Loading Avro to Redshift

Recently, AWS added support for bulk loading avro files direct to redshift. Previously, redshift only supported delimited flat files, fixed width files, and JSON as input formats. This could create a hassle for some workflows, as you might end up transforming your data to one of these formats just to get it into redshift.

I ran a few tests of how bulk loading avro to redshift works. I started with a simple avro schema:

And what would make sense to me as the complementary SQL table:

Assuming we have an avro DataFile loaded to redshift that fits the above schema, we can load our table using the following query:

The ‘auto’ format parameter seems to work the same as it does for bulk loading JSON, all top level fields in the avro schema are matched to their respective column based on field name. Everything seems to just work, and the data ends up in our table in the form we would expect it to, converting properly between avro and postgres types.

One interesting thing I noticed is that if you have a top level field with a complex data type such as {"name": "array_field", "type": {"type": "array", "items": "string"}} or {"name": "map_field", "type": {"type": "map", "values": "int"}}, and a schema that includes a varchar column with the same name, the loader will serialize the value to JSON and store it in the varchar column. This is useful behavior as redshift has native JSON accessor functions that work pretty well.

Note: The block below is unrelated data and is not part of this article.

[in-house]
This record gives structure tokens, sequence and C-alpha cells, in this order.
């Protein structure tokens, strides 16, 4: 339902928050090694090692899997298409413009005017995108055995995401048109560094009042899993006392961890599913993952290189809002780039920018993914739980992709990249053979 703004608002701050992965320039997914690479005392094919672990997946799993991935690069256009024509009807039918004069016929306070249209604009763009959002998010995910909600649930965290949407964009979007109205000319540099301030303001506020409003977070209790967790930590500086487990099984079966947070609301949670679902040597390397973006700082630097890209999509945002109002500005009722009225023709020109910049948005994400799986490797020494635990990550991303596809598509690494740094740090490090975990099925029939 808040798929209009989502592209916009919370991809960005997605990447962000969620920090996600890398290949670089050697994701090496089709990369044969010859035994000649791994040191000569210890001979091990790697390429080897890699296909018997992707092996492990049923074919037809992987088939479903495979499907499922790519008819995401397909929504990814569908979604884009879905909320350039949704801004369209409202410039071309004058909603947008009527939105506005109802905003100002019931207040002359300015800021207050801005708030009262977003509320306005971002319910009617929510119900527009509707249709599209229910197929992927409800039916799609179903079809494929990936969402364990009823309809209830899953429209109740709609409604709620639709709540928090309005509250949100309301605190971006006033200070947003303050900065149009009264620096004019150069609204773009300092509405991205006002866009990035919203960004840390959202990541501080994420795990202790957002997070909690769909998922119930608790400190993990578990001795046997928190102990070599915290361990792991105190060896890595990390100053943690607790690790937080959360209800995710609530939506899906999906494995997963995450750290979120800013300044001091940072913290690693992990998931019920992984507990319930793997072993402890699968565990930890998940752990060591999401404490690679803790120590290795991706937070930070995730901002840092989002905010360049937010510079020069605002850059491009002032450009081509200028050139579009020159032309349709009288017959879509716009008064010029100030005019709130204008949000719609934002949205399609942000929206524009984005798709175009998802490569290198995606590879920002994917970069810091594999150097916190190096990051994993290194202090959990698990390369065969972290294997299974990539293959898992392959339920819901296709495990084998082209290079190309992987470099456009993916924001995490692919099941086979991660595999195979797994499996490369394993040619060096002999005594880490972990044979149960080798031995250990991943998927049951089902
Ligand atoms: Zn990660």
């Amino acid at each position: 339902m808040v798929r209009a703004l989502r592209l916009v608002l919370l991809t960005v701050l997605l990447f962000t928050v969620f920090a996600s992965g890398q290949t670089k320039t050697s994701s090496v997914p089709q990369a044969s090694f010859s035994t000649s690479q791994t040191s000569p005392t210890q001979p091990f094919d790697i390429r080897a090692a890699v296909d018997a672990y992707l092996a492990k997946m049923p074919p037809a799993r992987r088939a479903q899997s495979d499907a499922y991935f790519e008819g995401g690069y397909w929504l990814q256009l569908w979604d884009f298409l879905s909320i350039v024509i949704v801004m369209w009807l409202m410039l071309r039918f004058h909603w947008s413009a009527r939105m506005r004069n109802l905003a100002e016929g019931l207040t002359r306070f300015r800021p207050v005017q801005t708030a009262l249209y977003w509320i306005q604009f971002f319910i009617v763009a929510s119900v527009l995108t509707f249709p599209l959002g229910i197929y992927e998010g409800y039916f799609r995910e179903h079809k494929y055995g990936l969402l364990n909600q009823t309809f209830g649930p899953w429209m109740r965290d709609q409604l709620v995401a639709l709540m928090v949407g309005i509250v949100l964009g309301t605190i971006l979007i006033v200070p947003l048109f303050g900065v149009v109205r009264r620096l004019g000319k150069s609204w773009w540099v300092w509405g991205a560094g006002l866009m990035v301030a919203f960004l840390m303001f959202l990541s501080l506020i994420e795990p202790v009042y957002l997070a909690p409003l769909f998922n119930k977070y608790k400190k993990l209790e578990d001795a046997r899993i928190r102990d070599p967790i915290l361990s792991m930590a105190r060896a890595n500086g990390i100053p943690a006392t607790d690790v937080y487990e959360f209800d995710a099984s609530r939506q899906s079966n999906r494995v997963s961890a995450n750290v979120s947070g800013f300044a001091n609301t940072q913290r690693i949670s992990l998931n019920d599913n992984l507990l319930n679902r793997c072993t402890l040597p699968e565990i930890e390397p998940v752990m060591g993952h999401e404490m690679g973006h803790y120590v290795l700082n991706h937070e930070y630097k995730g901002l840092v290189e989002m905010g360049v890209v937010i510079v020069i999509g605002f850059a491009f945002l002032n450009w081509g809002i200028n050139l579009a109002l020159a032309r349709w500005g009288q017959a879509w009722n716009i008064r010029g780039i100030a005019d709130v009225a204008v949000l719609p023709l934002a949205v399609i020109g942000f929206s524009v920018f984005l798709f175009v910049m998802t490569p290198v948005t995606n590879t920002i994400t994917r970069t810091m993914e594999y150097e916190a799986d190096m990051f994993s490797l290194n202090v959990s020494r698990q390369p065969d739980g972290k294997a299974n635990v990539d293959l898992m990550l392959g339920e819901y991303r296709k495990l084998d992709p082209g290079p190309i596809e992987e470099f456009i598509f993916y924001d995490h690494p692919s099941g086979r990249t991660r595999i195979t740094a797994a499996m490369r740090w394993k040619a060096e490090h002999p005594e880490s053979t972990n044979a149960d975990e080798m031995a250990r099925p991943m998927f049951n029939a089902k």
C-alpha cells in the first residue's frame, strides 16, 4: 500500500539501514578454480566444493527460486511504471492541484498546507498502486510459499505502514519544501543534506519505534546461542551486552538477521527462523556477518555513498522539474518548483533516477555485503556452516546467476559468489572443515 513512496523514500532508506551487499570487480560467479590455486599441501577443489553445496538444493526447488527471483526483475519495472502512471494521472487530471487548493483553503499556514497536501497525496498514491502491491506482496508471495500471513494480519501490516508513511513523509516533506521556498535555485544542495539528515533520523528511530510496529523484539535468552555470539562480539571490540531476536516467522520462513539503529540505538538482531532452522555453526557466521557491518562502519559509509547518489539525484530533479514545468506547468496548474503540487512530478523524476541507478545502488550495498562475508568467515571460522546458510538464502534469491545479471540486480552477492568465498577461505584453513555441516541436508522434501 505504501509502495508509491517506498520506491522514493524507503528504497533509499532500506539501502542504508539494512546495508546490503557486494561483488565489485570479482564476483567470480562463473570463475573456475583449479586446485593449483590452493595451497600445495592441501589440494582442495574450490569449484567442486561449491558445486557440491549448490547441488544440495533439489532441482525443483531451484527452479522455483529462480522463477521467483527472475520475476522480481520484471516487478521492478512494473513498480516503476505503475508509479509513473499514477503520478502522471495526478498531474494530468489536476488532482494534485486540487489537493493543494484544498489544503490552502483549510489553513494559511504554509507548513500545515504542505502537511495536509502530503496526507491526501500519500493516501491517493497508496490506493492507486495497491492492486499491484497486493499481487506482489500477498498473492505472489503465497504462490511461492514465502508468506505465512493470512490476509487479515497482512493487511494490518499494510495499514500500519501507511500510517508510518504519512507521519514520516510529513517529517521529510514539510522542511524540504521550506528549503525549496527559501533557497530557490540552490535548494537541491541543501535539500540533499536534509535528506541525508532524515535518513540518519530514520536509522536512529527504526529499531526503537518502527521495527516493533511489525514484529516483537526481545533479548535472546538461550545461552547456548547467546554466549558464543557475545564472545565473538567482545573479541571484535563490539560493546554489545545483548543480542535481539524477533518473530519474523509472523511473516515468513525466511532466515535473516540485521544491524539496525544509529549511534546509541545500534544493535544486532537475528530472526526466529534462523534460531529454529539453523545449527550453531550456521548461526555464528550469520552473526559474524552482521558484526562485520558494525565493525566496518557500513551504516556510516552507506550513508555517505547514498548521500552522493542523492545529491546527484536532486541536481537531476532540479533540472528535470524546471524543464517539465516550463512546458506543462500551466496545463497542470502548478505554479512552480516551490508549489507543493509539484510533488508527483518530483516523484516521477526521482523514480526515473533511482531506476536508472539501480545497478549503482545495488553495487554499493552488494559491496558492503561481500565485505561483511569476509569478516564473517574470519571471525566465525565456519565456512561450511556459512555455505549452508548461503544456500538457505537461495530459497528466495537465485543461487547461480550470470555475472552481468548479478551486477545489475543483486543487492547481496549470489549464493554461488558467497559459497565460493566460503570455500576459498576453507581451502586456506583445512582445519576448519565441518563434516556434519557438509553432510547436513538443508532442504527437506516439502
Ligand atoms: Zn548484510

I also tried an avro / table combination that would have a blatant type mismatch (string into int column), and the load fails with an error as expected.

The next question is how is the performance of bulk loading avro compares to the other data formats. Using the above AllTypesTest avro schema I created three sets of test files with random data values, and CSV equivalents for each one, then benchmarked loading them to a redshift cluster. My results were as follows:

Cluster Instance Type: dc1.large
Cluster Size: 1 node

NRecords AvroLoadTime AvroSize CSVLoadTime CSVSize
1.00E+06 55.783 s 39M 8.87 s 65M
1.00E+07 167.285 s 387M 28.825 s 654M
1.00E+08 1520.653 s 3.8G 251.418 s 6.4G

As we can see loading the exact same data from avro takes about 9 times longer compared to CSV. This is super disappointing as I’m pretty sure that deserialization performance for avro should be much better than for CSV (see one benchmark here). However, the performance does not seem to be debilitatingly horrible. If your workflows are all already avro based, using avro bulk loading could be the right call, as it’s just so much cleaner then adding in a pre-load transformation step. Plus in theory avro should be faster, so I suspect as AWS pushes backend updates we will see performance improve.

My code to generate my test avro and CSV files was as follows: